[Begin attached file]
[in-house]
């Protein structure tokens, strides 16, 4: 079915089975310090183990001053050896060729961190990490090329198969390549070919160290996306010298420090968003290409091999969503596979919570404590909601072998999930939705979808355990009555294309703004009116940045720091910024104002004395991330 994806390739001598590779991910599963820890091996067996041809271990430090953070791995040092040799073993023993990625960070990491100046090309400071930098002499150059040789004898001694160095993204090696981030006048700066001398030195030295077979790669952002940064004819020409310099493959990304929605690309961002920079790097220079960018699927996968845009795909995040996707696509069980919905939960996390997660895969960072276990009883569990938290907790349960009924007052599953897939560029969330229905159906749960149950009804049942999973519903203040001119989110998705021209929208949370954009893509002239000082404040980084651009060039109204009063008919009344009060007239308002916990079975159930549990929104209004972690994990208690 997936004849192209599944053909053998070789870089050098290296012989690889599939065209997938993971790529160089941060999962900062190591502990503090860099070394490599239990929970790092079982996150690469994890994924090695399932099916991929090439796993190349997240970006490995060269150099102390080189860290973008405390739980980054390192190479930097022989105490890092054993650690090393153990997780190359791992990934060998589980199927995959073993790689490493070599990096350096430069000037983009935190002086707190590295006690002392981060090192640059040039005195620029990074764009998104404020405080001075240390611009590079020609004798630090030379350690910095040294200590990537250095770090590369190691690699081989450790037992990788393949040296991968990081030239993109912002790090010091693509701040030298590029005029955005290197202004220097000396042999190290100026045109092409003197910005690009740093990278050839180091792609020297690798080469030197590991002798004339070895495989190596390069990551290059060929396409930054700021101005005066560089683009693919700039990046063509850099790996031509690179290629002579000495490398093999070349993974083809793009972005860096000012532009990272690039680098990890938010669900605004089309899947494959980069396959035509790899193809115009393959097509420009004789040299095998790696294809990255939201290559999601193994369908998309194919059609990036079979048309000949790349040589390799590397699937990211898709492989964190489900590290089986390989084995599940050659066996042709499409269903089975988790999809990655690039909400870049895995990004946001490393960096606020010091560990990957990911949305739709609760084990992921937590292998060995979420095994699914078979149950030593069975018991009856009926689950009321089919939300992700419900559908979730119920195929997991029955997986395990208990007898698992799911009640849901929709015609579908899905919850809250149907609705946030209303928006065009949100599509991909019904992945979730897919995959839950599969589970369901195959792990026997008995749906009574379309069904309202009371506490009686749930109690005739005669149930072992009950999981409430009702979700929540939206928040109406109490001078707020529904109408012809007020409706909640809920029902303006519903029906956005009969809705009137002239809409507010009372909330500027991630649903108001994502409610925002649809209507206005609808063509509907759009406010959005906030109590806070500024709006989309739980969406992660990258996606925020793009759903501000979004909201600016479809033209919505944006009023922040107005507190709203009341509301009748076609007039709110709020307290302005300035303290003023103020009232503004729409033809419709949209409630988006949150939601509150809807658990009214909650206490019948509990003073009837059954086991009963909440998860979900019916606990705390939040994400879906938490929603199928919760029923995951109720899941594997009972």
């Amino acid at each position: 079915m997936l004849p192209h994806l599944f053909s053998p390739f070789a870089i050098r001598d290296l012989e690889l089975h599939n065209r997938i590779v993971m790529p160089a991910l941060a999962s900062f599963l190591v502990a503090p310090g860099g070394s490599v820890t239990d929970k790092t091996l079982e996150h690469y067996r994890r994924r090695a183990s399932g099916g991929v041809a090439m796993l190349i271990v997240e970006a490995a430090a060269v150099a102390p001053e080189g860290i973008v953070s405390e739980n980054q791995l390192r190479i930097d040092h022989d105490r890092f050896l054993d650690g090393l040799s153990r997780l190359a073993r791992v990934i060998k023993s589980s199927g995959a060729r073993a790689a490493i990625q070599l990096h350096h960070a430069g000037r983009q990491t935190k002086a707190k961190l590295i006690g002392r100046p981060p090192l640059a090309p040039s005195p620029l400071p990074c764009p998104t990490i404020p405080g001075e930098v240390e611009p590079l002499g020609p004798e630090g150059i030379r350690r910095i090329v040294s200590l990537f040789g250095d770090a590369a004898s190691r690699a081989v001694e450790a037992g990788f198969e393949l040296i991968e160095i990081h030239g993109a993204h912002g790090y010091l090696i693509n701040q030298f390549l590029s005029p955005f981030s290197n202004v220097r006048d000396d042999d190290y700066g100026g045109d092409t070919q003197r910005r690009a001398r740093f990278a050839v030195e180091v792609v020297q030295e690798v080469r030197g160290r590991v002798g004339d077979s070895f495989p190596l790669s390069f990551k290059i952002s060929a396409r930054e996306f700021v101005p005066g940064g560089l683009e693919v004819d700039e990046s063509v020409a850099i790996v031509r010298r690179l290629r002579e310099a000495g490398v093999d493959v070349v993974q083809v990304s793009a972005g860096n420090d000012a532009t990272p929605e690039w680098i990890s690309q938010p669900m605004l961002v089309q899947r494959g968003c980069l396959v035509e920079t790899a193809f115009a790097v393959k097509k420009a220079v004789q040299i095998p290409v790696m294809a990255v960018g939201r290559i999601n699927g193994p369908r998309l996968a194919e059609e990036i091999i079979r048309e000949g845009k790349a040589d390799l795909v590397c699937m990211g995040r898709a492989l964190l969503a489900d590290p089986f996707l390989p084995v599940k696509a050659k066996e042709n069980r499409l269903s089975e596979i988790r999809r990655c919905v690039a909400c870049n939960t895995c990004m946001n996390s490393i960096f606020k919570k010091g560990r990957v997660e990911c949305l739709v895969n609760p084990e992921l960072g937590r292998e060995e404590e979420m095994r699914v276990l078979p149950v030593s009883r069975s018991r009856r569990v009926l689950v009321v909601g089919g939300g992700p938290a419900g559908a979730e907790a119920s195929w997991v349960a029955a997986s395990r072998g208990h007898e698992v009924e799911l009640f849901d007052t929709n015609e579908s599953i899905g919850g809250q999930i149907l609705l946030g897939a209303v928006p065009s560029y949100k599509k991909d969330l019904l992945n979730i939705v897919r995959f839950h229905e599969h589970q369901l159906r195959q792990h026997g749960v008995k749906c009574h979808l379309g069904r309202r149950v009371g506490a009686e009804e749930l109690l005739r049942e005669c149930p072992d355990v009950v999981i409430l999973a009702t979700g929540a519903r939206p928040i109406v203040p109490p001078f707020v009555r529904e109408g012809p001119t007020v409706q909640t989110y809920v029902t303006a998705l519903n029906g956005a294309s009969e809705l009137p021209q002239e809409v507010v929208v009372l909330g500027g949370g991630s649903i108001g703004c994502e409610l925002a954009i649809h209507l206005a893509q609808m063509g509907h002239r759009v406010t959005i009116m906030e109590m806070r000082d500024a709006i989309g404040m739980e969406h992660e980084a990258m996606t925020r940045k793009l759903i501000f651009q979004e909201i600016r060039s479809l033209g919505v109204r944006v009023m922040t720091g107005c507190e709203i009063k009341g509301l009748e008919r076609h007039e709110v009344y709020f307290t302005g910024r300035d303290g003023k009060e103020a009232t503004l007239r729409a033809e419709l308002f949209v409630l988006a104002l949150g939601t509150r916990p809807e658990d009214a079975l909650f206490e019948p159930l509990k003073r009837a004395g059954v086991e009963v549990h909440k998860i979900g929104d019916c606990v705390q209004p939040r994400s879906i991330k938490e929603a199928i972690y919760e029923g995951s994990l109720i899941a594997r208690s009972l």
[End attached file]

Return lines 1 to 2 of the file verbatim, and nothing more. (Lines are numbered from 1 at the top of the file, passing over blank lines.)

[in-house]
């Protein structure tokens, strides 16, 4: 079915089975310090183990001053050896060729961190990490090329198969390549070919160290996306010298420090968003290409091999969503596979919570404590909601072998999930939705979808355990009555294309703004009116940045720091910024104002004395991330 994806390739001598590779991910599963820890091996067996041809271990430090953070791995040092040799073993023993990625960070990491100046090309400071930098002499150059040789004898001694160095993204090696981030006048700066001398030195030295077979790669952002940064004819020409310099493959990304929605690309961002920079790097220079960018699927996968845009795909995040996707696509069980919905939960996390997660895969960072276990009883569990938290907790349960009924007052599953897939560029969330229905159906749960149950009804049942999973519903203040001119989110998705021209929208949370954009893509002239000082404040980084651009060039109204009063008919009344009060007239308002916990079975159930549990929104209004972690994990208690 997936004849192209599944053909053998070789870089050098290296012989690889599939065209997938993971790529160089941060999962900062190591502990503090860099070394490599239990929970790092079982996150690469994890994924090695399932099916991929090439796993190349997240970006490995060269150099102390080189860290973008405390739980980054390192190479930097022989105490890092054993650690090393153990997780190359791992990934060998589980199927995959073993790689490493070599990096350096430069000037983009935190002086707190590295006690002392981060090192640059040039005195620029990074764009998104404020405080001075240390611009590079020609004798630090030379350690910095040294200590990537250095770090590369190691690699081989450790037992990788393949040296991968990081030239993109912002790090010091693509701040030298590029005029955005290197202004220097000396042999190290100026045109092409003197910005690009740093990278050839180091792609020297690798080469030197590991002798004339070895495989190596390069990551290059060929396409930054700021101005005066560089683009693919700039990046063509850099790996031509690179290629002579000495490398093999070349993974083809793009972005860096000012532009990272690039680098990890938010669900605004089309899947494959980069396959035509790899193809115009393959097509420009004789040299095998790696294809990255939201290559999601193994369908998309194919059609990036079979048309000949790349040589390799590397699937990211898709492989964190489900590290089986390989084995599940050659066996042709499409269903089975988790999809990655690039909400870049895995990004946001490393960096606020010091560990990957990911949305739709609760084990992921937590292998060995979420095994699914078979149950030593069975018991009856009926689950009321089919939300992700419900559908979730119920195929997991029955997986395990208990007898698992799911009640849901929709015609579908899905919850809250149907609705946030209303928006065009949100599509991909019904992945979730897919995959839950599969589970369901195959792990026997008995749906009574379309069904309202009371506490009686749930109690005739005669149930072992009950999981409430009702979700929540939206928040109406109490001078707020529904109408012809007020409706909640809920029902303006519903029906956005009969809705009137002239809409507010009372909330500027991630649903108001994502409610925002649809209507206005609808063509509907759009406010959005906030109590806070500024709006989309739980969406992660990258996606925020793009759903501000979004909201600016479809033209919505944006009023922040107005507190709203009341509301009748076609007039709110709020307290302005300035303290003023103020009232503004729409033809419709949209409630988006949150939601509150809807658990009214909650206490019948509990003073009837059954086991009963909440998860979900019916606990705390939040994400879906938490929603199928919760029923995951109720899941594997009972």